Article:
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Standing up for the lives of Black mothers

The PJC’s Ashley Black testifies in support of bills to address racial disparities in maternal mortality

March 1, 2019

The birth of a child should be a celebration of new life for mothers and their families. Yet too often, hopeful expectation turns to mourning when our healthcare systems fail Black women, who die in childbirth at 3.7 times the rate of white women in Maryland. And the gap is growing in Maryland, with maternal mortality increasing for Black women, even as it decreases for white women.

Testifying before the Maryland Senate Finance Committee, PJC Health Rights attorney Ashley Black emphasized the need for state and county-level attention to addressing these preventable deaths. She spoke in support of two bills that would improve the collection, analysis, and reporting of data on racial disparities in maternal mortality.

SB 356 would require the Maryland Maternal Mortality Review Program to include in its annual report data about racial disparities in maternal mortality. While the MMRP collects this data, reporting has been sporadic. Analyzing and reporting on racial disparities consistently would help the state and advocates develop strategies to address inequities in access to quality maternal healthcare.

SB 602 would allow each county to establish a local maternal mortality review team. Understanding community-level factors is vital to preventing women’s deaths in childbirth as many of our low-income rural and urban communities have significant gaps in access to comprehensive maternal healthcare. Women living in counties with high rates of poverty are at significantly higher risk of maternal death. County-level reviews of data will enable counties to not only analyze racial disparities and trends in local maternal deaths, but also develop prevention strategies that meet the needs of their specific communities.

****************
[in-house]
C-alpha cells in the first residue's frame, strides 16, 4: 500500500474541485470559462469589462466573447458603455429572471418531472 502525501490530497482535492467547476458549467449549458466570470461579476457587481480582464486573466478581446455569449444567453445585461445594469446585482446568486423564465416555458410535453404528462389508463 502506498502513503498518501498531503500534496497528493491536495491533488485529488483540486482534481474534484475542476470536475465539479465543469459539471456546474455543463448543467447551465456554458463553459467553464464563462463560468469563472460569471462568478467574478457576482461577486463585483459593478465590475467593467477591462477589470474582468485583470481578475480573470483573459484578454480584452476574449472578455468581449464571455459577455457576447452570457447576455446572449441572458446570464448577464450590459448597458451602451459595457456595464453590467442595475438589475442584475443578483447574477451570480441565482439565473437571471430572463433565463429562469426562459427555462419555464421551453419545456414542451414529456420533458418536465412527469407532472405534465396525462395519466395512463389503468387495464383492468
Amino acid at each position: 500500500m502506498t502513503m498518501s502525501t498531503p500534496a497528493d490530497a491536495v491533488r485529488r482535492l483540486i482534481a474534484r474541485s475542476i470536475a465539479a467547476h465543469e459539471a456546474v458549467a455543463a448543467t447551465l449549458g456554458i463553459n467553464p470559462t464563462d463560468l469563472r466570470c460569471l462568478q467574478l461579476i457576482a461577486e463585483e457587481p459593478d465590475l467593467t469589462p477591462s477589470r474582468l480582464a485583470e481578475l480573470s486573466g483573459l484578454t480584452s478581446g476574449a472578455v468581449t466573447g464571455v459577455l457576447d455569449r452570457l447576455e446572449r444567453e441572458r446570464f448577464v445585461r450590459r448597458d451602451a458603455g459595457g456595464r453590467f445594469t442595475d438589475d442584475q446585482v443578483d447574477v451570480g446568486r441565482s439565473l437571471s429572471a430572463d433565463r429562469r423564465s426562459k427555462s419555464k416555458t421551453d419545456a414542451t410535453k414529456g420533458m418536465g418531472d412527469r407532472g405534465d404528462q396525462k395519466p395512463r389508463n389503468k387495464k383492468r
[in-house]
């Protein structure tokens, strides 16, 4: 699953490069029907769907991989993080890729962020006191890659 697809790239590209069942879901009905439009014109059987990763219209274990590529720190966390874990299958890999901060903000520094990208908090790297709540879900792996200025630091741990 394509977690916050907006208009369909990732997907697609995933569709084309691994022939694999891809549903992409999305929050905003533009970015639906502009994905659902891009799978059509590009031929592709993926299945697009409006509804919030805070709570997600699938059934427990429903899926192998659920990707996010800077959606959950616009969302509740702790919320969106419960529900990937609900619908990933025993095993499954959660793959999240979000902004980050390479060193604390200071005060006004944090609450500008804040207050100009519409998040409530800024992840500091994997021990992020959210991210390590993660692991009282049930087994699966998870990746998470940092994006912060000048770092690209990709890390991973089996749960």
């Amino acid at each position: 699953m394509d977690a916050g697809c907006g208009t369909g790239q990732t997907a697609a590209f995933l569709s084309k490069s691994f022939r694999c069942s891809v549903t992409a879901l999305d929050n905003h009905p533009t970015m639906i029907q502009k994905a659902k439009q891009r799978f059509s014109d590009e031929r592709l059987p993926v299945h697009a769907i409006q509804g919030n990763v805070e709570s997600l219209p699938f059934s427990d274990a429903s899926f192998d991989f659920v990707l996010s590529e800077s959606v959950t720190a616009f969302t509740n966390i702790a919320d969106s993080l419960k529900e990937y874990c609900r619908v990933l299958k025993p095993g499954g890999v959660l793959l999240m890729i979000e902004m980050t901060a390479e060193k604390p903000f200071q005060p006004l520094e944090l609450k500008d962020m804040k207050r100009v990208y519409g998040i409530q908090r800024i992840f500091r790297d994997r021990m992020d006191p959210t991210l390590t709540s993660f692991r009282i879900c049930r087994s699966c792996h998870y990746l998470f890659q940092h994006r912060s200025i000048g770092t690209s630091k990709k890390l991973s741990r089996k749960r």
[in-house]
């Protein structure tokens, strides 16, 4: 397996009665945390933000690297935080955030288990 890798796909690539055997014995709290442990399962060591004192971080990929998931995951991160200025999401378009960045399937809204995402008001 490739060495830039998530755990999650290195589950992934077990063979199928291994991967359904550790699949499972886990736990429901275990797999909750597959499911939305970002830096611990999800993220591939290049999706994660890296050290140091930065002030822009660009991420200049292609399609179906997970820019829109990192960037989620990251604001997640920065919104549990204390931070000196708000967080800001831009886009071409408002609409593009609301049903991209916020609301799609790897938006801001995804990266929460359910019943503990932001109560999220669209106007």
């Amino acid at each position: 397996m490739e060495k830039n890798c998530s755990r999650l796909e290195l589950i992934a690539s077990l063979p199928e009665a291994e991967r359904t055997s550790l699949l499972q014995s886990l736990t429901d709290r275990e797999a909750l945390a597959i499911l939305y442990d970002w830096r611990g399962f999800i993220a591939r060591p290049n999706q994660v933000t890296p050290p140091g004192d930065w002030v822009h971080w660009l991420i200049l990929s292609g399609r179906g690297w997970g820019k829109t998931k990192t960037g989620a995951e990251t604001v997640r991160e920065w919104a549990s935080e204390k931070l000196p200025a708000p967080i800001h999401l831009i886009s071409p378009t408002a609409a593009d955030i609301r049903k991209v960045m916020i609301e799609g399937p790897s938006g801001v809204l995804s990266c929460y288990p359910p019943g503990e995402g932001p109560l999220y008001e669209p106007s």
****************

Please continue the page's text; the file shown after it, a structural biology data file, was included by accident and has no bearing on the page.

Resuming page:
Black women have been dying in childbirth at higher rates than white women in the United States for over seven decades. And while Maryland has made progress in reducing maternal mortality, we have much farther to go. We’re glad that the Senate is taking a stand for the lives of Black mothers by unanimously approving SB 356 on third reader. We hope that the Senate Finance Committee will do the same for SB 602 and vote to move it forward.

Hear Ashley Black testify on SB 356 and SB 602 in this video on the General Assembly website, around the 2:10:05 minute mark.



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